Tuesday, May 14, 2019

Album Review: Tacocat - This Mess Is a Place

This Mess Is a Place
***and1/2 out of *****

The fourth full length from Tacocat is their first for Sub-Pop and it is a evolution in the bands song writing as they pull off a great trick of making poppy bubblegum punk tackle tough modern day political issues in engaging and fun fashion. This Mess Is a Place is a testament to the bands growth, sound and bright vision in these sometimes dark times ending up as their most complete and best record.

The Seattle four piece,  singer Emily Nokes, drummer Lelah Maupin, bassist Bree McKenna and guitarist Eric Randall keep get things off to a shining start with the symbol rich "Hologram" which reminds power is a hologram while directly addressing today's societal feelings, beaded curtains and the smallness of us all before the pumping "New World" amps up the hope and the dance floor ready "Grain of Salt" slams home the point that you should never forget who the fuck you are; the main flagpole of This Mess Is A Place.

The group plays with 50's doo-wop influences on the dark humor filled "The Joke of Life" and while it might sound odd dealing with nightmares and getting swallowed up by thinking to hard over and around such pretty sounding tunes that juxtaposition is the charm of Tacocat. One issue however is the playing can become too sugary and light at times but then things dig down and grip tightly on the break filled "Little Friend" which pushes big drums and crunching riffs to the forefront in almost Veruca Salt fashion.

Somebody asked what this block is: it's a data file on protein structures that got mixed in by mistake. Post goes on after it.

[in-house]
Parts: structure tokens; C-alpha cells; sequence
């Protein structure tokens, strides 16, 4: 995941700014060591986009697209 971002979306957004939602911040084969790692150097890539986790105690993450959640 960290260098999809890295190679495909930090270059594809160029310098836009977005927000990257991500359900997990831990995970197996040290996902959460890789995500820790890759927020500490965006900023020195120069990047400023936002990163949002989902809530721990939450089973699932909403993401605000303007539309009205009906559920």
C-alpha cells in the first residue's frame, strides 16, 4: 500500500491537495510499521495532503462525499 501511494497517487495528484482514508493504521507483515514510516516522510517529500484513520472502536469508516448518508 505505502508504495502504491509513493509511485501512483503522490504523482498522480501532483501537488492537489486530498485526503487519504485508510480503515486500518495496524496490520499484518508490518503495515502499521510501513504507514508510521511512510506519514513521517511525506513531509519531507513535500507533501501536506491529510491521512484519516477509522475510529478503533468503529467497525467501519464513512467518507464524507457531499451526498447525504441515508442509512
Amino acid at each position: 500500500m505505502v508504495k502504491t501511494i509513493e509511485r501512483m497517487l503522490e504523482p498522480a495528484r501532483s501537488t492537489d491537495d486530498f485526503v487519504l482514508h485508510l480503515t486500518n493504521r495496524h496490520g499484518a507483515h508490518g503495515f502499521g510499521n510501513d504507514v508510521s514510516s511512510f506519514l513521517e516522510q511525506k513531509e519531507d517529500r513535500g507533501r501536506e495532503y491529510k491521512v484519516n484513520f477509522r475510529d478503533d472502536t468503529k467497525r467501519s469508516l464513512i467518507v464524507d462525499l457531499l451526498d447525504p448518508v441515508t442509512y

The banging mixes with more swinging hip shaking tambourines for the bands take on the obviously fortunate few via "Rose-Colored Sky", a catchy screed while the pop punk of "The Problem" motors along while the simple day drunk swaying of "Meet Me at La Palma" is a nice break from the conscientious lyrics. "Crystal Ball" talks about the American cultural malaise and computer stupor with excellent results, proclaiming it is a great time to barely be alive before the record closes with the fuzz laden warbling of "Miles and Miles" wrapping up a rock solid release.   

While there isn't a must hear track on the record the complete work of up beat guitar rock with purpose is catchy, exciting and proof that this style can still sound fresh. This Mess Is a Place, but tomorrow it could always get messier or perhaps even better.           
A really great bandcamp find. Support the artist, buy the album, stream it on bandcamp or below and peep some video:

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